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Friday, December 09, 2022

Record-high copper prices surge in cable thefts

Crime stoppers have warned that an increase in copper cable theft in Victoria is putting affected people at risk.

Copper cabling has a variety of uses, including power houses, street lights and traffic signals.

It reached a record high market price of $14/kg in March.

The combination of its rising price and ubiquity has led to an increase in cable theft across the state.

“Thieves would go into a pit in the ground or anywhere where copper forms part of the infrastructure, and snatch hundreds of meters of it,” said Stella Smith, chief executive of Crime Stoppers Victoria.

“Then they’ll cash it at an unscrupulous scrap metal yard or online for $5 to $8 per kilo.”

While illegally trading in copper cable can be a quick way for criminals to make cash, the consequences can range from inconvenience to death.

Ms Smith said the exposed wires left by copper burglars put thieves and innocent people at risk of electric shock.

“This comes at a significant cost to the community, as well as when infrastructure is damaged.”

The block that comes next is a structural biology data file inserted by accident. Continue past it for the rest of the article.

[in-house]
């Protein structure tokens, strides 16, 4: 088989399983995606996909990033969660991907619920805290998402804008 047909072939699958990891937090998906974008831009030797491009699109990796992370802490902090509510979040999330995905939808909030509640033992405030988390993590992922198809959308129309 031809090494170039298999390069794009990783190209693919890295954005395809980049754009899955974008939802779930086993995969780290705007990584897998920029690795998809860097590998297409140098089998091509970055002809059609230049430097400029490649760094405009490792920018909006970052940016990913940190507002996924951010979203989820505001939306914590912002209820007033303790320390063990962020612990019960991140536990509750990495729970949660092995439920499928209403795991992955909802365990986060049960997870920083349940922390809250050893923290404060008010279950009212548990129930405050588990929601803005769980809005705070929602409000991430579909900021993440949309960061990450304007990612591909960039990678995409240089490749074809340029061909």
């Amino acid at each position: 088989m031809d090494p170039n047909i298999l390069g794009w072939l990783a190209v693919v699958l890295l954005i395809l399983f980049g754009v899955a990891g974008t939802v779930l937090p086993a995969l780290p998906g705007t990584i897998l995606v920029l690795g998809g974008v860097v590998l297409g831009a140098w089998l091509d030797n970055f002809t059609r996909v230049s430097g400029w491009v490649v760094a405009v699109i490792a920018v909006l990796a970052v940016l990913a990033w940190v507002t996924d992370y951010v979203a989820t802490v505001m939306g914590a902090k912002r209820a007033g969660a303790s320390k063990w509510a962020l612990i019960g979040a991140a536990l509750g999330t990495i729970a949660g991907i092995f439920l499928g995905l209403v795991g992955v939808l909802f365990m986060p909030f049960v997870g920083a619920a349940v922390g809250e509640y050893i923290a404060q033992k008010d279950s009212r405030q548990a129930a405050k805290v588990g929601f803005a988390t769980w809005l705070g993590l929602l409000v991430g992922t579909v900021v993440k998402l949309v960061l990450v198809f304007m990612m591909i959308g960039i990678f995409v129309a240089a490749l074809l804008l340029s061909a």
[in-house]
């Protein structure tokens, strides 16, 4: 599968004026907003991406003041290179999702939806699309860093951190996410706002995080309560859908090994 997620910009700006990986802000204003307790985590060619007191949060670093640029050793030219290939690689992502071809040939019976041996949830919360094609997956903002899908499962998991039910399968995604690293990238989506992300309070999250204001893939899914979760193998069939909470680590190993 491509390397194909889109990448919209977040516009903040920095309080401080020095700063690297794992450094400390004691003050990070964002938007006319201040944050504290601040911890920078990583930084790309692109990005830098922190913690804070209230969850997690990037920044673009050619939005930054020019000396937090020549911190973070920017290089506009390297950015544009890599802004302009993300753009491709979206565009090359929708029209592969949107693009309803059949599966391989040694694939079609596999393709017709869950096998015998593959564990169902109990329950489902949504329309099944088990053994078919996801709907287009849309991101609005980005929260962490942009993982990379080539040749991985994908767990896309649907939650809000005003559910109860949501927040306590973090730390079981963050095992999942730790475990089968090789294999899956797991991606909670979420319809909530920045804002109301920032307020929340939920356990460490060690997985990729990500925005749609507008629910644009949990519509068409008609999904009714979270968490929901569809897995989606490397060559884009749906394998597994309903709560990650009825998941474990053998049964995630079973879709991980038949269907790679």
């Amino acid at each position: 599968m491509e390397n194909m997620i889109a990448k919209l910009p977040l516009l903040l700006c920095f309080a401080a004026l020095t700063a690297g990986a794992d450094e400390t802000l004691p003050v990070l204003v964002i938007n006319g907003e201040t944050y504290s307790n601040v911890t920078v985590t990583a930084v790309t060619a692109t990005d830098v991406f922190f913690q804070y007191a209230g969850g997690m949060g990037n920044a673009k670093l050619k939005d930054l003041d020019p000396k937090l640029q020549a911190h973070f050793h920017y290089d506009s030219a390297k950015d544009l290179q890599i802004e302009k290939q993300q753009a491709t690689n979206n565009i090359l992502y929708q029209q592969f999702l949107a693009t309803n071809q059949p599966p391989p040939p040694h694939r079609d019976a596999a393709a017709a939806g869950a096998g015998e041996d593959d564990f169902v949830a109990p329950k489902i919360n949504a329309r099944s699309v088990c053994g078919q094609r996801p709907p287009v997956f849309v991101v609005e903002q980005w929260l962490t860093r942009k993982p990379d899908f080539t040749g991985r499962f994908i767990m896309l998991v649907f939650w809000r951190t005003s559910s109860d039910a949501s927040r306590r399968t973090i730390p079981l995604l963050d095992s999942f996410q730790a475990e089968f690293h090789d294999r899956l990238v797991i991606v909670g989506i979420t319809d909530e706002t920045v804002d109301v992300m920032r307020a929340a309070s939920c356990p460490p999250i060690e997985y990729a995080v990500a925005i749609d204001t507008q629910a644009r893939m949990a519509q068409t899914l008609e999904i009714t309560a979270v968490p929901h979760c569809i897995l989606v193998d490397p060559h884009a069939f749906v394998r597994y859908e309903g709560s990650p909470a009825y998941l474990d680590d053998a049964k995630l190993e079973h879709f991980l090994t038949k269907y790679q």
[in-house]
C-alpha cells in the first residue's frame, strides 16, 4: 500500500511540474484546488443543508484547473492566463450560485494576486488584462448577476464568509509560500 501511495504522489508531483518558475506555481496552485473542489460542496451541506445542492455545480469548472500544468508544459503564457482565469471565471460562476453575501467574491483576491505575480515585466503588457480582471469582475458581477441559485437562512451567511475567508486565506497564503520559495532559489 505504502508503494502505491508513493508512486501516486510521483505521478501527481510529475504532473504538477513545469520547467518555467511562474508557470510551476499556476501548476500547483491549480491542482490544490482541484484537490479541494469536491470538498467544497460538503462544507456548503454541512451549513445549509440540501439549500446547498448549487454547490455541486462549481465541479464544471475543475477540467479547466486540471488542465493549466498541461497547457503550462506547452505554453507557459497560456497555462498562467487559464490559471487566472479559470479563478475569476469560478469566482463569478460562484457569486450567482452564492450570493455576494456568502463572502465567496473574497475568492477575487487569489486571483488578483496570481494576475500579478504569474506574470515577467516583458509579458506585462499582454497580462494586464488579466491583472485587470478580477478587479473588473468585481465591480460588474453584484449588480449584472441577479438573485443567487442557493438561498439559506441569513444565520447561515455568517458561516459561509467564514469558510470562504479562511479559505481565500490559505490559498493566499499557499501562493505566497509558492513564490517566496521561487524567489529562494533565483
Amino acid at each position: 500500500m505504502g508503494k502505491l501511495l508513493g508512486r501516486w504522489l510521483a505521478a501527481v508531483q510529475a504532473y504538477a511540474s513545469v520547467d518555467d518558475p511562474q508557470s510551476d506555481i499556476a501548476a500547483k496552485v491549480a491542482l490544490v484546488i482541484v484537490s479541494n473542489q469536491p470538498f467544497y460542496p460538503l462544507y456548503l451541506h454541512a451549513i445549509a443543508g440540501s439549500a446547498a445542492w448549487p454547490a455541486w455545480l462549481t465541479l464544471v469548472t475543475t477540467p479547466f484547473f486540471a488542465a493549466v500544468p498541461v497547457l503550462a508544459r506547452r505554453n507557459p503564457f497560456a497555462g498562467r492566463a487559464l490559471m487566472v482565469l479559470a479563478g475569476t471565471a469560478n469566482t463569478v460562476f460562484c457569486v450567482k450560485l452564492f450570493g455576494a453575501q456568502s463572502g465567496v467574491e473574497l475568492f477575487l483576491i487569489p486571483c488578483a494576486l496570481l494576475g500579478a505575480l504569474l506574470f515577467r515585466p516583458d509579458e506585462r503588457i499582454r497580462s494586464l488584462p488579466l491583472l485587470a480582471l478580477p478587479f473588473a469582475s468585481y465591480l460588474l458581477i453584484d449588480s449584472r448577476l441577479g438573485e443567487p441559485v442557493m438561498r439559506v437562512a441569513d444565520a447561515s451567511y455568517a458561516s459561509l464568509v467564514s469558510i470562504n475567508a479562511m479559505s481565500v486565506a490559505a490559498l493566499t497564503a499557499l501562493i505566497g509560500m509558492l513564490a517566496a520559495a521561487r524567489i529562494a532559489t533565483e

A Person Near A Car
People all over Victoria have been stealing copper.,Supply: Crime Stoppers Victoria,

Ballarat among the hotspots of copper cable theft

Michael Hayes, group manager for Powercore Australia, said the company had recently “suffered a number of copper thefts in Ballon, Backus Marsh and Ballarat”.

The company is the largest electricity distributor in Victoria, serving over one million homes.

He said PowerCore was forced to increase security measures at its public lighting spots throughout the region, including Blind Creek Road and Ballarat Link Road.

“We’re doing a lot of strategic activities … but we really need members of the public to help, because like many crimes in the community, we need as much information as we can get about who is responsible, ” They said.

Community urged to report copper theft

Crime Stoppers Victoria has partnered with Powercore to launch a new community awareness campaign aimed at reducing copper cable theft.

People are being urged to recognize signs of copper theft, including exposed wires, dislocated pit caps and people selling copper on buy and sell websites without a registered second-hand dealer.

Ms Smith said it was also important to know which authority to contact depending on the situation.

Anyone witnessing copper theft should contact the police at Triple-0, while suspicions of copper cable theft or past incidents should be reported to Crime Stoppers on 1800 333 000 or on its website.

In case of exposed wires, contact a power distributor.

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